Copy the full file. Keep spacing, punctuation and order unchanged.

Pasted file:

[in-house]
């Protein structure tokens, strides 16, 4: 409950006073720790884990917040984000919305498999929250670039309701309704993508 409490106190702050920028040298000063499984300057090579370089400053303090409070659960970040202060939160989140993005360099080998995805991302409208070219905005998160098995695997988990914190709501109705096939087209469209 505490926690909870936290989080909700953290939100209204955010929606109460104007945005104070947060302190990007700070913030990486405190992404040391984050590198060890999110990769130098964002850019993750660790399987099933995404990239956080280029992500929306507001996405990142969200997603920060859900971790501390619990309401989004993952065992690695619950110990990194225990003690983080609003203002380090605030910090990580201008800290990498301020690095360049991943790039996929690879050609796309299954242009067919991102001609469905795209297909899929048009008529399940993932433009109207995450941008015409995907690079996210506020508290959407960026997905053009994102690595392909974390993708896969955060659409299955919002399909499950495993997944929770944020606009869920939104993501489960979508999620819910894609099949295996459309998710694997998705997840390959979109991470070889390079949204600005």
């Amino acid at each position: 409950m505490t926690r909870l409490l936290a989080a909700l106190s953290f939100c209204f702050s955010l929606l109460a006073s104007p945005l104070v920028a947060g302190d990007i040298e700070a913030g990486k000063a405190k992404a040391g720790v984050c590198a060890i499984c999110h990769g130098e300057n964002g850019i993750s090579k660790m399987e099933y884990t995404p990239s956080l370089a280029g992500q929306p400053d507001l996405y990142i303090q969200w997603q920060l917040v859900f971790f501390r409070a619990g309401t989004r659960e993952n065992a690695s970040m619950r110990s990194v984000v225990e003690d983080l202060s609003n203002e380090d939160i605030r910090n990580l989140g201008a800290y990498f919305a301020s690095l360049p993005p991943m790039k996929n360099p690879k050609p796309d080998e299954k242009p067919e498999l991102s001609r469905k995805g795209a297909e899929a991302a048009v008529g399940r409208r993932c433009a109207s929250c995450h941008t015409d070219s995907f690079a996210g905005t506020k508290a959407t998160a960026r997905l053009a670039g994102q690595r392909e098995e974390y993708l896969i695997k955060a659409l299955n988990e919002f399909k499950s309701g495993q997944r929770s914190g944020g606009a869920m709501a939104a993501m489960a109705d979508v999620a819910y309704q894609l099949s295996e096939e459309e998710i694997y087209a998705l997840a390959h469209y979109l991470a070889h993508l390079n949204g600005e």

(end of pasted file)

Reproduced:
[in-house]
């Protein structure tokens, strides 16, 4: 409950006073720790884990917040984000919305498999929250670039309701309704993508 409490106190702050920028040298000063499984300057090579370089400053303090409070659960970040202060939160989140993005360099080998995805991302409208070219905005998160098995695997988990914190709501109705096939087209469209 505490926690909870936290989080909700953290939100209204955010929606109460104007945005104070947060302190990007700070913030990486405190992404040391984050590198060890999110990769130098964002850019993750660790399987099933995404990239956080280029992500929306507001996405990142969200997603920060859900971790501390619990309401989004993952065992690695619950110990990194225990003690983080609003203002380090605030910090990580201008800290990498301020690095360049991943790039996929690879050609796309299954242009067919991102001609469905795209297909899929048009008529399940993932433009109207995450941008015409995907690079996210506020508290959407960026997905053009994102690595392909974390993708896969955060659409299955919002399909499950495993997944929770944020606009869920939104993501489960979508999620819910894609099949295996459309998710694997998705997840390959979109991470070889390079949204600005």
């Amino acid at each position: 409950m505490t926690r909870l409490l936290a989080a909700l106190s953290f939100c209204f702050s955010l929606l109460a006073s104007p945005l104070v920028a947060g302190d990007i040298e700070a913030g990486k000063a405190k992404a040391g720790v984050c590198a060890i499984c999110h990769g130098e300057n964002g850019i993750s090579k660790m399987e099933y884990t995404p990239s956080l370089a280029g992500q929306p400053d507001l996405y990142i303090q969200w997603q920060l917040v859900f971790f501390r409070a619990g309401t989004r659960e993952n065992a690695s970040m619950r110990s990194v984000v225990e003690d983080l202060s609003n203002e380090d939160i605030r910090n990580l989140g201008a800290y990498f919305a301020s690095l360049p993005p991943m790039k996929n360099p690879k050609p796309d080998e299954k242009p067919e498999l991102s001609r469905k995805g795209a297909e899929a991302a048009v008529g399940r409208r993932c433009a109207s929250c995450h941008t015409d070219s995907f690079a996210g905005t506020k508290a959407t998160a960026r997905l053009a670039g994102q690595r392909e098995e974390y993708l896969i695997k955060a659409l299955n988990e919002f399909k499950s309701g495993q997944r929770s914190g944020g606009a869920m709501a939104a993501m489960a109705d979508v999620a819910y309704q894609l099949s295996e096939e459309e998710i694997y087209a998705l997840a390959h469209y979109l991470a070889h993508l390079n949204g600005e």